someone for a job, whenever we react to a new idea, whenever we’re
               faced with making a decision quickly and under stress, we use that second
               part of our brain. (Gladwell, 12)

Therefore, we often use snap decisions to determine elements such as opinions and initial

emotional reaction. So when we’re asked what our first reaction to a new piece of

artwork is, we’re actually making a snap decision, which will determine the way in which

we interpret art, and in turn make the artwork come alive. However trivial it may seem,

our initial cognitions to new stimuli are actually the keys to our imagination and visual

expression. Trust your first opinions!

                                    QuickTime™ and a
                          TIFF (Uncompressed) decompressor
                             are needed to see this picture.

                                      Drouth Stricken Area
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                                  Works Cited
   Dallas Museum of Art, Staff. 28 September, 2006
   Gibson, Charles. The Aztecs Under Spanish Rule: A History of the Indians of the
    Valley of Mexico. Stanford: Stanford University P. 1964.
   Gladwell, Malcolm. Blink: The Power of Thinking Without Thinking. Little Brown
    and Company. 2005
   Wilson, James G., et al. “Peter Frederick Rothimel” Virtual American Biographies
    2001. 26 September 2006.
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CRITICAL THINKING: Students develop an interpretation, argument, analysis, and/or
synthesis, springing from observation and research. (For this assignment, description,
analysis, and interpretation are the focus.)

1) On a scale of 1-10 (with 10 being the best), how effective is the writer’s overall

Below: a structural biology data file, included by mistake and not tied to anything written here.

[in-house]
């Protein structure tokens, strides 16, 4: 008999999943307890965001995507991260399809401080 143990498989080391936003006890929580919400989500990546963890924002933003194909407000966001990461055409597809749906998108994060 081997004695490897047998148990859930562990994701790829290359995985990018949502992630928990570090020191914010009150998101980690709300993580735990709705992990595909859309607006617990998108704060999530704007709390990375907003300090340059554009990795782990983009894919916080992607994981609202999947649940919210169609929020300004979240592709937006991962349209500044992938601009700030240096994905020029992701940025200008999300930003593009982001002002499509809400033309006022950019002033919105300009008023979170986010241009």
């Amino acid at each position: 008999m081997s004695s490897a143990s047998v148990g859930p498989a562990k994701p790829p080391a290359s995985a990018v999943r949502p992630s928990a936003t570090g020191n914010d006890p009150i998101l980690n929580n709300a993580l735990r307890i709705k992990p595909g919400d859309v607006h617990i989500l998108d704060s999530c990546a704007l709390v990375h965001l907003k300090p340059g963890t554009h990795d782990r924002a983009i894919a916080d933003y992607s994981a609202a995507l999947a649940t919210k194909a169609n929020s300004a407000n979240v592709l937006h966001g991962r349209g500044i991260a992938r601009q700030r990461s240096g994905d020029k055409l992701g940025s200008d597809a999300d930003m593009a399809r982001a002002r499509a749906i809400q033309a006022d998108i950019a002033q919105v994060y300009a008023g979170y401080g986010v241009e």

description of the artwork?

2) On a scale of 1-10, how effectively does the writer answer the “so what?” question?

CONTENT: Students consider audience and purpose while fulfilling assignment
requirements deliberately. The writing is focused, issues are contextualized, and
examples and illustrations provide support for clear statement of thesis, analysis, or
interpretation. Key terms and concepts are effectively integrated and evidence in the
form of original ideas, quotes, or paraphrases from significant and credible sources is
skillfully incorporated.

3) On a scale of 1-10, how well does the essay meet the assignment requirements?

4) On a scale of 1-10, how effective is the writer’s use of research and quotations?

5) On a scale of 1-10, how well does the paper conform to MLA format?

6) How effective is the writer’s incorporation of art terms in the paper? (“solid” or
“needs more”)

ORGANIZATION: Students construct writing that displays a logical organization with
an effective introduction and conclusion and clear transitions between ideas,
paragraphs, and sentences. Students experiment with various rhetorical strategies,
avoiding the predictability of the five paragraph format. Form and structure are
appropriate to content and purpose.

7) On a scale of 1-10 how effective is the title of the piece?

8) On a scale of 1-10 how effective is the introduction of the piece?

9) On a scale of 1-10 how effective is the conclusion of the piece?

10) On a scale of 1-10 how effective are the transitions and overall flow of the paper?
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LANGUAGE: Students develop an authoritative, consistent, academic voice appropriate
for a university-level audience. Writing is clear and features varied sentence structure,
appropriate punctuation, precise word choice, and consistency of tone. [Please note: all
writing at the university level should contain “reasonably correct prose”; where
students have problems with sentence level correctness or the production of standard
written English, they are expected to correct and master these features before the end of
the term.]

11) On a scale of 1-10, rank the level of sophistication of the language (including
vocabulary, grammar/spelling/punctuation, and sentence variety, among others), keeping
in mind that the author is writing for a university audience:

12) Did the writer use a variety of words throughout the paper? (excellent variety,
adequate variety, needs more variety)